Vena Medical marks first procedures with medtech device
EP&T MagazineElectronics Embedded Systems Medical medical
Technology developed to remove clots in brains of stroke victims
Vena Medical, a Kitchener ON-based developer of cutting-edge neurovascular devices, has successfully treated its first five patients in the world using the firm’s medical tech device – the Vena BDAC – at London Health Sciences Centre (LHSC) University Hospital and The Ottawa Hospital (TOH).
Launched by two Waterloo Engineering graduates, Vena Medical grew out of a Capstone Design project by Michael Phillips and Phillip Cooper when they were classmates in the mechanical engineering program, earned Health Canada approval earlier this year for hardware it calls the Vena Balloon Distal Access Catheter (BDAC).
The Vena BDAC combines the balloon guide catheters and distal access catheters that are currently used in thrombectomy to remove clots from the brains of stroke victims. Combining these two devices allows the clinician to get the balloon much closer to the clot, which is shown to improve key metrics like First Pass Success Rate, allowing removal of the clot on the first try and leading to significantly better patient outcomes. This also reduces the number of devices to treat each patient and therefore the cost of the procedure.
“The BDAC isn’t even comparable to the competitors,” describes Dr. Sachin Pandey, who completed the procedure alongside Dr. Michael Mayich in London, ON at the London Health Sciences Centre-University Hospital. “I easily pulled back the Stentriever and clot all the way through the lumen of the BDAC with zero resistance. You can’t do this with the current devices on the market.”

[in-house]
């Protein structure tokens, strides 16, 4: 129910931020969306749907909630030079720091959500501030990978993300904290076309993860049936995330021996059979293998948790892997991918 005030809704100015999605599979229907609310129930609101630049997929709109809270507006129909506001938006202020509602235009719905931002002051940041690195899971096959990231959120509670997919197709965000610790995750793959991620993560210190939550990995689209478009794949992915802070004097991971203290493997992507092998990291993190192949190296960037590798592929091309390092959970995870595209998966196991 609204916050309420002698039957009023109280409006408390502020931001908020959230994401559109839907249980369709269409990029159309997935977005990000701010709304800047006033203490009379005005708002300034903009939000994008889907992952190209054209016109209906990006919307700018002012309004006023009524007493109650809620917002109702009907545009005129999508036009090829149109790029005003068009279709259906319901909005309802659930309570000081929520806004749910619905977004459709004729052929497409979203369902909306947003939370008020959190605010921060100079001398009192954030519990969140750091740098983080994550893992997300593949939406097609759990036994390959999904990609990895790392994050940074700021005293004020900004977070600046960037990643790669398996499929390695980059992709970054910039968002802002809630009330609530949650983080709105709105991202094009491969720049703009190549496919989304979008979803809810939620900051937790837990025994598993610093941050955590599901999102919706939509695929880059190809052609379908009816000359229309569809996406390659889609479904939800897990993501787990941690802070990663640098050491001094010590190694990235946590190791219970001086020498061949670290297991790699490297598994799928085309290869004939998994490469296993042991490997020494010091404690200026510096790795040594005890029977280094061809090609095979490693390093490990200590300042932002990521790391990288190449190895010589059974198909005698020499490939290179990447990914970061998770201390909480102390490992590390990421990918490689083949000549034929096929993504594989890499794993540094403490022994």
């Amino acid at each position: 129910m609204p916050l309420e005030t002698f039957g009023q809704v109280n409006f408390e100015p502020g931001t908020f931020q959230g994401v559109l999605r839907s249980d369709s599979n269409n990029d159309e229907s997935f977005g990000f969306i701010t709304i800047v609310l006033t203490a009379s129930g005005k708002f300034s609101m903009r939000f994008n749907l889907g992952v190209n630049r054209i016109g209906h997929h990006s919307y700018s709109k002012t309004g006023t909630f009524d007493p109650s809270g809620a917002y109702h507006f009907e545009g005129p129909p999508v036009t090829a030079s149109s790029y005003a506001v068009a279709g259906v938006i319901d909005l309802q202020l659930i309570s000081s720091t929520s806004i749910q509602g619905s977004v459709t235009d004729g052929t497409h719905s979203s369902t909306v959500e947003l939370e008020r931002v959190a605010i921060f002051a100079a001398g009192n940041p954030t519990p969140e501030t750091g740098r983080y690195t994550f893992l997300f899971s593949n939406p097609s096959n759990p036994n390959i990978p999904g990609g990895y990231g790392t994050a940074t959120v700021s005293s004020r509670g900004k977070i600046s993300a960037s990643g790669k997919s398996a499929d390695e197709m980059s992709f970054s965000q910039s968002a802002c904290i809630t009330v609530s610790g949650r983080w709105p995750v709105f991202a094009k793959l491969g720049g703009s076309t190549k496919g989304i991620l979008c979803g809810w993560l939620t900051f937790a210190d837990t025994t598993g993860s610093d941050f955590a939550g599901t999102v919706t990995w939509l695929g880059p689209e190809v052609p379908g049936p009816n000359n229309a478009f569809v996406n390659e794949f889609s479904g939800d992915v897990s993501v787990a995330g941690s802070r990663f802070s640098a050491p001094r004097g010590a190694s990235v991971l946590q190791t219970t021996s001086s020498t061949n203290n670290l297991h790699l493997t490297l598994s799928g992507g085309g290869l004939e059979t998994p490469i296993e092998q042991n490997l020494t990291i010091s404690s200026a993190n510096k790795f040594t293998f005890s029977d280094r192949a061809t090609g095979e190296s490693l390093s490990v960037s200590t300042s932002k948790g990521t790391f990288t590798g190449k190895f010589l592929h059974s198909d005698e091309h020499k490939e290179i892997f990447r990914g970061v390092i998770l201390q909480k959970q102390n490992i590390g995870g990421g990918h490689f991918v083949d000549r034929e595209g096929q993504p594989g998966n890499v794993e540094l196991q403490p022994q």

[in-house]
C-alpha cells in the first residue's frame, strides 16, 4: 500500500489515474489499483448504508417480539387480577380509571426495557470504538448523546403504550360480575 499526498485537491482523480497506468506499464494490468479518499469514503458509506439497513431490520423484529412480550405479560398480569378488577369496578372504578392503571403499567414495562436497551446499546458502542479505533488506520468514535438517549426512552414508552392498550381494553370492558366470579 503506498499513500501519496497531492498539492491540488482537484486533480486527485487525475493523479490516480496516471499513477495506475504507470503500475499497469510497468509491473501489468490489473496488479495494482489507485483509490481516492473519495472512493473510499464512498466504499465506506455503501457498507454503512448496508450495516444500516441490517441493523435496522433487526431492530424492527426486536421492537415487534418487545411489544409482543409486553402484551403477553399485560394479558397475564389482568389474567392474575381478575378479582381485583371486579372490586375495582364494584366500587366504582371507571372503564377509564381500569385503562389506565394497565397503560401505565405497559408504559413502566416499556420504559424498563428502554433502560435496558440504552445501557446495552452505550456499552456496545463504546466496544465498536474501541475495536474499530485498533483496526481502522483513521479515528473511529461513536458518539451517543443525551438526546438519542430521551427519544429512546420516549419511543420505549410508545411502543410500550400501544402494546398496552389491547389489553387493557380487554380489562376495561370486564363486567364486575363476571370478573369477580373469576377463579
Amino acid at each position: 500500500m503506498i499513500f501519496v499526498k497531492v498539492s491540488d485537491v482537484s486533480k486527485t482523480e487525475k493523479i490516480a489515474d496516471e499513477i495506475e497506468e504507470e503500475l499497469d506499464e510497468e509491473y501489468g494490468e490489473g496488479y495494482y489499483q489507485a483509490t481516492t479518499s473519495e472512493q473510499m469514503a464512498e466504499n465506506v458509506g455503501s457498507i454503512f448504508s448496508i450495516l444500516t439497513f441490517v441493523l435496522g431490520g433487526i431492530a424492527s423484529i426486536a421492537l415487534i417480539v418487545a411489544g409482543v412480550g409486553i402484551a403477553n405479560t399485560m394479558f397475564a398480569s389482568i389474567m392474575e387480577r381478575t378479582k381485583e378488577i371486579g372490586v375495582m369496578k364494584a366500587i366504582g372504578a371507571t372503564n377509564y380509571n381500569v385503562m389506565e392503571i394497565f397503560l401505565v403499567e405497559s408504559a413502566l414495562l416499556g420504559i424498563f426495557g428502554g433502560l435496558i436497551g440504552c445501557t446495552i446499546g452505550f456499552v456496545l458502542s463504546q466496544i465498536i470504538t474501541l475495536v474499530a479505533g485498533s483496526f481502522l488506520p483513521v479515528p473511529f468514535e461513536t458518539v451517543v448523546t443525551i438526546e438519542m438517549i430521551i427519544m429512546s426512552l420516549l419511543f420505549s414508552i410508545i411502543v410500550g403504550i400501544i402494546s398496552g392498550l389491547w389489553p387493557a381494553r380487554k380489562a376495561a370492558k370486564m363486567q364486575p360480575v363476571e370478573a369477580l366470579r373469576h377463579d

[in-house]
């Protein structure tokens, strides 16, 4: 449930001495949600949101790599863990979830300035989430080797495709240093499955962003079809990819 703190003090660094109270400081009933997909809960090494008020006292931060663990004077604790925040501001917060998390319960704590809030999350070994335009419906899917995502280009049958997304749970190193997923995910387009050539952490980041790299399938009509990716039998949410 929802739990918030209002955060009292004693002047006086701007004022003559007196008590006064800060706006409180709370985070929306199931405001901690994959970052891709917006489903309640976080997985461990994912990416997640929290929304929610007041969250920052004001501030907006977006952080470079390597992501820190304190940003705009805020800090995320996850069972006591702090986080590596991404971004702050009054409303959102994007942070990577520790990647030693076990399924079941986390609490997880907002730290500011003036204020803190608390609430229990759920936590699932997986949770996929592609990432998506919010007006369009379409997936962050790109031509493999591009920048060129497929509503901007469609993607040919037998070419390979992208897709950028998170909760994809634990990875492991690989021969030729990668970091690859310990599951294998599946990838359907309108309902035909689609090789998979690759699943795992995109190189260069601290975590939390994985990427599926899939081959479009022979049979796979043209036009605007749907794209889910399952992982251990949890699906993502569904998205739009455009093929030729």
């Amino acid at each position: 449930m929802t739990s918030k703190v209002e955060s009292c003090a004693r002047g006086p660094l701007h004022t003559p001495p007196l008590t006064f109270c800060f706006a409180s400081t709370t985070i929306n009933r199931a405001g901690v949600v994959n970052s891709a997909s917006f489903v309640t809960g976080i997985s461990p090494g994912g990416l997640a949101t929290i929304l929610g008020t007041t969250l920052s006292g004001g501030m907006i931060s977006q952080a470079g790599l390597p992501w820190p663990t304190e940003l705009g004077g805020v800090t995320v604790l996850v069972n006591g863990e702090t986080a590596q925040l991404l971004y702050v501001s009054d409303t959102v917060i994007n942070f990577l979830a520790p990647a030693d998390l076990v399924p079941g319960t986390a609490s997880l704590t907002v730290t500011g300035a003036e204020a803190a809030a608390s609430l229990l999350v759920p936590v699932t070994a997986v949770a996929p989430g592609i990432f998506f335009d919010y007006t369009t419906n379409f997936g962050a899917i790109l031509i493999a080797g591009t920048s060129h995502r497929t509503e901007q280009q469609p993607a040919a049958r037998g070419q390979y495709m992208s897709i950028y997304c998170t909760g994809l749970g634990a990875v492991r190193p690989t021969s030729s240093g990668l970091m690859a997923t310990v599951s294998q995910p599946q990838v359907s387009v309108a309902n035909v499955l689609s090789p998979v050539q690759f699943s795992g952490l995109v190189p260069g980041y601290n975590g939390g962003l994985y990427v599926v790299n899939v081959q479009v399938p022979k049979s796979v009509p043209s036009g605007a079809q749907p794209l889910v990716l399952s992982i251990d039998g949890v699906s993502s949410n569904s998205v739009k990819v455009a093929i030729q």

“We’re proud to have the first patients to benefit from our Canadian developed technology within driving distance of our office, in the hands of world-class physicians. This is cutting-edge technology that would normally need to be launched somewhere far from here, but we’re excited to make an impact locally before we make an impact globally” says Michael Phillips, the CEO of Vena Medical.
“The Vena BDAC is a category-defining device and we’re excited to be the first in the world to evaluate its performance. Each case has been successful so far with the BDAC getting the clot out on the first try, every time” said Dr. Robert Fahed of The Ottawa Hospital.
The Vena BDAC was developed out of the company’s flagship product, a tiny camera – billed as the world’s smallest – to allow doctors to see inside veins and arteries during stroke surgery. The company is now based at the Medical Innovation Xchange in Kitchener and has eight employees.
For more information on Vena Medical visit www.venamed.ca.